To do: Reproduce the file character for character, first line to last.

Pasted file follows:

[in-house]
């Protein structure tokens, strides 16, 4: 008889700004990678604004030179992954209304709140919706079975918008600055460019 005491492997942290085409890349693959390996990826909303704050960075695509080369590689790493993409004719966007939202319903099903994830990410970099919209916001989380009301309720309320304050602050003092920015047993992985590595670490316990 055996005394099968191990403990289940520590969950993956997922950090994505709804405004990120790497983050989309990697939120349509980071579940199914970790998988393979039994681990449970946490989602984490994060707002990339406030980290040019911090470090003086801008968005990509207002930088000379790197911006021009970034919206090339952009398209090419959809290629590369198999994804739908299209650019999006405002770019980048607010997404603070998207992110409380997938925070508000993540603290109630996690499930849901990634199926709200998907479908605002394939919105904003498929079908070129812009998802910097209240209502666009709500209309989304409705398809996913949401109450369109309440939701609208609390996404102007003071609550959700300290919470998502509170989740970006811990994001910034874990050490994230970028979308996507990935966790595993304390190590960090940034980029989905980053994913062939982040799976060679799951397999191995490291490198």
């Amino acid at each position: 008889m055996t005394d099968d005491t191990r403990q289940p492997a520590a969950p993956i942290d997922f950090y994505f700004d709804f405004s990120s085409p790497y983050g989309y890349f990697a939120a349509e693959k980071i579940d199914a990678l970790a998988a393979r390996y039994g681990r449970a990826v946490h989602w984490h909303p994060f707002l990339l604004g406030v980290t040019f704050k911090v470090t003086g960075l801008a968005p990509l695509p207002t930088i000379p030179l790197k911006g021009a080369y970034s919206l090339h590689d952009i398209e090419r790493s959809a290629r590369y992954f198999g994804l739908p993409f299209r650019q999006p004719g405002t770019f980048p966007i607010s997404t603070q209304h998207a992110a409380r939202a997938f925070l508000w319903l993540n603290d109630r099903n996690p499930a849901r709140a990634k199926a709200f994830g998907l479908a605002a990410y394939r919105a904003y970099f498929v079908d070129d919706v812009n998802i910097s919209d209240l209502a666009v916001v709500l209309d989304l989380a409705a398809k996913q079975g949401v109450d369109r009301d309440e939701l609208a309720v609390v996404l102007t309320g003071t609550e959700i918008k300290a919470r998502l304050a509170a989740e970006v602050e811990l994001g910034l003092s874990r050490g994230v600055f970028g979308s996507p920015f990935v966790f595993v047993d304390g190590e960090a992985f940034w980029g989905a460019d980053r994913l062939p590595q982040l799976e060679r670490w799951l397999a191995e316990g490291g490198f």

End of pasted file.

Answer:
[in-house]
């Protein structure tokens, strides 16, 4: 008889700004990678604004030179992954209304709140919706079975918008600055460019 005491492997942290085409890349693959390996990826909303704050960075695509080369590689790493993409004719966007939202319903099903994830990410970099919209916001989380009301309720309320304050602050003092920015047993992985590595670490316990 055996005394099968191990403990289940520590969950993956997922950090994505709804405004990120790497983050989309990697939120349509980071579940199914970790998988393979039994681990449970946490989602984490994060707002990339406030980290040019911090470090003086801008968005990509207002930088000379790197911006021009970034919206090339952009398209090419959809290629590369198999994804739908299209650019999006405002770019980048607010997404603070998207992110409380997938925070508000993540603290109630996690499930849901990634199926709200998907479908605002394939919105904003498929079908070129812009998802910097209240209502666009709500209309989304409705398809996913949401109450369109309440939701609208609390996404102007003071609550959700300290919470998502509170989740970006811990994001910034874990050490994230970028979308996507990935966790595993304390190590960090940034980029989905980053994913062939982040799976060679799951397999191995490291490198």
């Amino acid at each position: 008889m055996t005394d099968d005491t191990r403990q289940p492997a520590a969950p993956i942290d997922f950090y994505f700004d709804f405004s990120s085409p790497y983050g989309y890349f990697a939120a349509e693959k980071i579940d199914a990678l970790a998988a393979r390996y039994g681990r449970a990826v946490h989602w984490h909303p994060f707002l990339l604004g406030v980290t040019f704050k911090v470090t003086g960075l801008a968005p990509l695509p207002t930088i000379p030179l790197k911006g021009a080369y970034s919206l090339h590689d952009i398209e090419r790493s959809a290629r590369y992954f198999g994804l739908p993409f299209r650019q999006p004719g405002t770019f980048p966007i607010s997404t603070q209304h998207a992110a409380r939202a997938f925070l508000w319903l993540n603290d109630r099903n996690p499930a849901r709140a990634k199926a709200f994830g998907l479908a605002a990410y394939r919105a904003y970099f498929v079908d070129d919706v812009n998802i910097s919209d209240l209502a666009v916001v709500l209309d989304l989380a409705a398809k996913q079975g949401v109450d369109r009301d309440e939701l609208a309720v609390v996404l102007t309320g003071t609550e959700i918008k300290a919470r998502l304050a509170a989740e970006v602050e811990l994001g910034l003092s874990r050490g994230v600055f970028g979308s996507p920015f990935v966790f595993v047993d304390g190590e960090a992985f940034w980029g989905a460019d980053r994913l062939p590595q982040l799976e060679r670490w799951l397999a191995e316990g490291g490198f």